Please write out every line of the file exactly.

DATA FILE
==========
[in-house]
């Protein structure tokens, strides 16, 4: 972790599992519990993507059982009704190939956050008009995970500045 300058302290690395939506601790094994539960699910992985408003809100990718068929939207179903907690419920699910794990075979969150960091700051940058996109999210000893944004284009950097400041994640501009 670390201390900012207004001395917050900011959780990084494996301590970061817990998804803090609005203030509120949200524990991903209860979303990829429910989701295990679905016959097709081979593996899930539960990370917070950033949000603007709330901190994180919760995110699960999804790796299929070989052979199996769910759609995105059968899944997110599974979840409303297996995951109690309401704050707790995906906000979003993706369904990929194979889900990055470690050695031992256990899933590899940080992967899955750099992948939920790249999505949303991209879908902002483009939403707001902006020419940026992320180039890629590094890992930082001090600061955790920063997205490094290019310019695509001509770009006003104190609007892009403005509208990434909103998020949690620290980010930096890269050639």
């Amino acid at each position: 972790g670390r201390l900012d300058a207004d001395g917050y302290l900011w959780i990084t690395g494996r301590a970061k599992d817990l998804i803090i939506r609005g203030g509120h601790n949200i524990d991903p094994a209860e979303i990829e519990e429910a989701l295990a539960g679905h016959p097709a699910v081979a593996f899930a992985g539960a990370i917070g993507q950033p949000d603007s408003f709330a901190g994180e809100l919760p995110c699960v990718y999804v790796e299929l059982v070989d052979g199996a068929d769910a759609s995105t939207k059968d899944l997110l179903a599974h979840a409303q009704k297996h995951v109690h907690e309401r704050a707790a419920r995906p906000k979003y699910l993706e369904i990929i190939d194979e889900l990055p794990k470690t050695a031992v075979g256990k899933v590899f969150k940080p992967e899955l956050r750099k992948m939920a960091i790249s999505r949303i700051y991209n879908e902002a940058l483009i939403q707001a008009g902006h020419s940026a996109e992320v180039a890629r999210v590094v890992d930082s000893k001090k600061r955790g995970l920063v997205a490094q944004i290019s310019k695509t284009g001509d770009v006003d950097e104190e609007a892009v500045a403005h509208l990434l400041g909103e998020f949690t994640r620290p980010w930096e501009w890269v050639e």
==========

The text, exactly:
[in-house]
């Protein structure tokens, strides 16, 4: 972790599992519990993507059982009704190939956050008009995970500045 300058302290690395939506601790094994539960699910992985408003809100990718068929939207179903907690419920699910794990075979969150960091700051940058996109999210000893944004284009950097400041994640501009 670390201390900012207004001395917050900011959780990084494996301590970061817990998804803090609005203030509120949200524990991903209860979303990829429910989701295990679905016959097709081979593996899930539960990370917070950033949000603007709330901190994180919760995110699960999804790796299929070989052979199996769910759609995105059968899944997110599974979840409303297996995951109690309401704050707790995906906000979003993706369904990929194979889900990055470690050695031992256990899933590899940080992967899955750099992948939920790249999505949303991209879908902002483009939403707001902006020419940026992320180039890629590094890992930082001090600061955790920063997205490094290019310019695509001509770009006003104190609007892009403005509208990434909103998020949690620290980010930096890269050639």
């Amino acid at each position: 972790g670390r201390l900012d300058a207004d001395g917050y302290l900011w959780i990084t690395g494996r301590a970061k599992d817990l998804i803090i939506r609005g203030g509120h601790n949200i524990d991903p094994a209860e979303i990829e519990e429910a989701l295990a539960g679905h016959p097709a699910v081979a593996f899930a992985g539960a990370i917070g993507q950033p949000d603007s408003f709330a901190g994180e809100l919760p995110c699960v990718y999804v790796e299929l059982v070989d052979g199996a068929d769910a759609s995105t939207k059968d899944l997110l179903a599974h979840a409303q009704k297996h995951v109690h907690e309401r704050a707790a419920r995906p906000k979003y699910l993706e369904i990929i190939d194979e889900l990055p794990k470690t050695a031992v075979g256990k899933v590899f969150k940080p992967e899955l956050r750099k992948m939920a960091i790249s999505r949303i700051y991209n879908e902002a940058l483009i939403q707001a008009g902006h020419s940026a996109e992320v180039a890629r999210v590094v890992d930082s000893k001090k600061r955790g995970l920063v997205a490094q944004i290019s310019k695509t284009g001509d770009v006003d950097e104190e609007a892009v500045a403005h509208l990434l400041g909103e998020f949690t994640r620290p980010w930096e501009w890269v050639e």